We have but one view of the world, and it is our own.
I once heard that the best definition of genius is the ability to truly see issues and ideas from every perspective. I like this definition and believe it to be a sound measure of genius. Accordingly, I believe that there are maybe only about thirty true geniuses. At the end of the day, no matter how much someone else's perspective, opinion, or idea may seem better or more ideal than my own, I'm still most likely to go about the way I see it. Yes, I may augment my plan, but probably not by much. I hear people say "my way or the highway" far more often than I hear about complete openmindedness.
Sometimes it makes me sad, that we can only see the world from our own eyes. On the most paranoid level, what if the world I see is actually different than the world everyone else sees? As in the physical world. What if I see trees when everyone else sees giants? I don't fear this, even though I am the smallest man in the world, but if this is the case, that I am living in some sort of one-person parallel universe, I thank all giants out there for letting me interact with you as trees. My apologies to any giants that I have severely injured when I cut you down and turned you into firewood.
On a more realistic level--at least realistic within the realm that might be my own strange parallel universe--it makes me sad to think that I can't share my view like I may when I plug my computer into a projector. All I have is my mind and my use of communication to share with others what I see, which hopefully will translate the most similar picture that as I see it onto someone else's mental canvas. This relies a lot on language and all sorts of constructs, but I don't want to delve into that. That's what critical and literary theory is for, and my is that a silly field.
That's why I feel it is best to share experiences with others. Share experiences not as in recount my experiences through storytelling, but share as in have those experiences with others in the first place. If we're both on a roller coaster laughing as we zip around a bend, it seems safe to me to assume we're having mostly the same experience--barring this idea of everything being a lie in a parallel universe a lie a lie I tell you!--in that moment.
However, we can't have all of our experiences with everyone else all the time. So, storytelling is our next best bet, and not a bad one at all. A good story gets a good response, which makes both the teller and listener feel good. I'd say that's a good all around. As such, storytelling is my favorite thing there is. Just don't retell me stories all the time, I for some reason hate that so much. Life is about living, so if you're all out of experiences to share, go have some new ones.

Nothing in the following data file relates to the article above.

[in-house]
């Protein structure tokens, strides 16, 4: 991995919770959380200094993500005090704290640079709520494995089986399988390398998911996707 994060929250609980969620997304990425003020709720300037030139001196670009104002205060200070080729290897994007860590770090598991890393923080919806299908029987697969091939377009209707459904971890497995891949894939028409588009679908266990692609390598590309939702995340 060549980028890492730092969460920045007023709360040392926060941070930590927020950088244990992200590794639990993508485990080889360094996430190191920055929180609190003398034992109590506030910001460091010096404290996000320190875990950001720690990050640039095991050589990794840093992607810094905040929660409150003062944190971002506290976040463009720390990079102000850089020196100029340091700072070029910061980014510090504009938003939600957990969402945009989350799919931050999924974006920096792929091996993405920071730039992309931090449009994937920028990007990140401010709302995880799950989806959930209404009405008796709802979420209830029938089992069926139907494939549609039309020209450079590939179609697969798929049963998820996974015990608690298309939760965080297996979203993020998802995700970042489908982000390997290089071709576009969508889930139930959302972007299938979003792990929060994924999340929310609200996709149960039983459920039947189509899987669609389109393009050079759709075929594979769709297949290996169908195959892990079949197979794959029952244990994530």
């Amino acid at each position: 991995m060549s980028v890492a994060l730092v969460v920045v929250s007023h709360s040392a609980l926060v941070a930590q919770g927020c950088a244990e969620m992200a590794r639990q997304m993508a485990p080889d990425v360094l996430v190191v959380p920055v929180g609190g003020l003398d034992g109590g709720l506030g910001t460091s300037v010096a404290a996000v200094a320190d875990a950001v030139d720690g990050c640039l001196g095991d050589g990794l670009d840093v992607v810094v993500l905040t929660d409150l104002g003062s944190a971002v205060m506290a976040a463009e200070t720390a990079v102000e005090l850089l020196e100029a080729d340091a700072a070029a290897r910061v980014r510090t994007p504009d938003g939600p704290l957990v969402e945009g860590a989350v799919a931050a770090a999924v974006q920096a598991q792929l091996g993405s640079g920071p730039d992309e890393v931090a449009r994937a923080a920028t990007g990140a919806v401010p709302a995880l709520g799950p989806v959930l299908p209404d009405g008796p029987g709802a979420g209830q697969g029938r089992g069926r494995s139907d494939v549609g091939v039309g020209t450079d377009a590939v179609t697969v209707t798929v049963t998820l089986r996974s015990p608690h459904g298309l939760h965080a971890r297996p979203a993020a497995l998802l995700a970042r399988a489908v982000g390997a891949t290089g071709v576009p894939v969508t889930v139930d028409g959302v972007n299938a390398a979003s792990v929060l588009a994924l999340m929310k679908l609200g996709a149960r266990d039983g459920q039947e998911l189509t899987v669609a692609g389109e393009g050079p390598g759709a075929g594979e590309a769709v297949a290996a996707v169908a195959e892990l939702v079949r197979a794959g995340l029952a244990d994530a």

On a final, very different note, what if you can't see the world through your eyes at all? Obviously blind people have incredible experiences and horrible experiences, just like the rest of us. They are simply had, remembered, and recreated without the use of sight. Why I really bring the point of blindness up is because I recently learned that a group of conspiracy theorists believe that Stevie Wonder is faking his blindness to fool people. Yes, people believe that Stevie Wonder is not actually blind.
Stevie, if you're reading this, good on you. You've done a great job with this act. As you can clearly see, you've given us some of the best music of all time, so keep at it. As you say in "Higher Ground," "don't let nobody bring you down."
We'd been sitting there completely stopped in traffic for over two hours. It was a hot September day. Having the windows open helped only a little. Regardless of the heat, I'd turned off my red station wagon so as not to just idle, wasting gas and needlessly contributing to murdering the atmosphere. If it weren't so bad for the globe, though, I absolutely would have been running my air conditioner.
I stuck my head out the window to look for progress up ahead for the umpteenth time, again to no avail. It was a two lane highway and the line of cars stretched for miles in both directions. I brought my head back in and rubbed my neck, sore from sitting and the tension. Once I thought about how sore my neck was, I realized how sore I was all over. My butt was going numb, even though I was sitting on a cushiony Kraft Jet-Puffed Miniature Marshmallow so that I could see above the wheel. I stretched my legs to the floorboards below the peddles, lifting my rear end.
What in the hell could possibly be going on up there? I thought. My car was full of stuff: two lamps, three boxes of clothes, a partially dissembled road bike, bedding, and a few picture frames. I was on my way out of New England for an extended stay. The plan was to drive all the way to Cleveland for the first leg of the journey, but here I was, stuck in early upstate New York.
This is bullshit. If we don't get moving soon, I'm going to be stuck somewhere near Erie or who knows where Pennsylvania. I have never been to Erie, and Pennsylvania seems a fine place. But, being as I was steadily heating toward a rage boil, anywhere that wasn't where I wanted to be sucked, naturally. I hate Erie, I thought. I do not hate Erie. Erie sucks. This I do not know.
The car behind me honked. "Screw you, you ass, you piece of, you piece of ass!" I yelled aloud to no one. I'm very good at swearing effectively when I'm mad. I turned to look at whatever piece of ass was behind me. It was a van filled with a happy family. They were laughing. A woman in the passenger seat was leaning over the driver, dumping some slushy drink out the window. She must have leaned against the horn. The driver waved an apology to me.
I faced forward again, now even madder. I wasn't mad at them, but I was mad at being mad at them. "Dang it!" I yelled, slamming the steering wheel with my fists. I looked for some outlet. There was a gas receipt on the seat next to me. I grabbed it and flicked it. It was completely unsatisfying. I swelled with rage again, but held it in. I blinkered and drove off the road onto the shoulder. I didn't gain or lose any progress, I was just off the road now. It was nice in a strange way.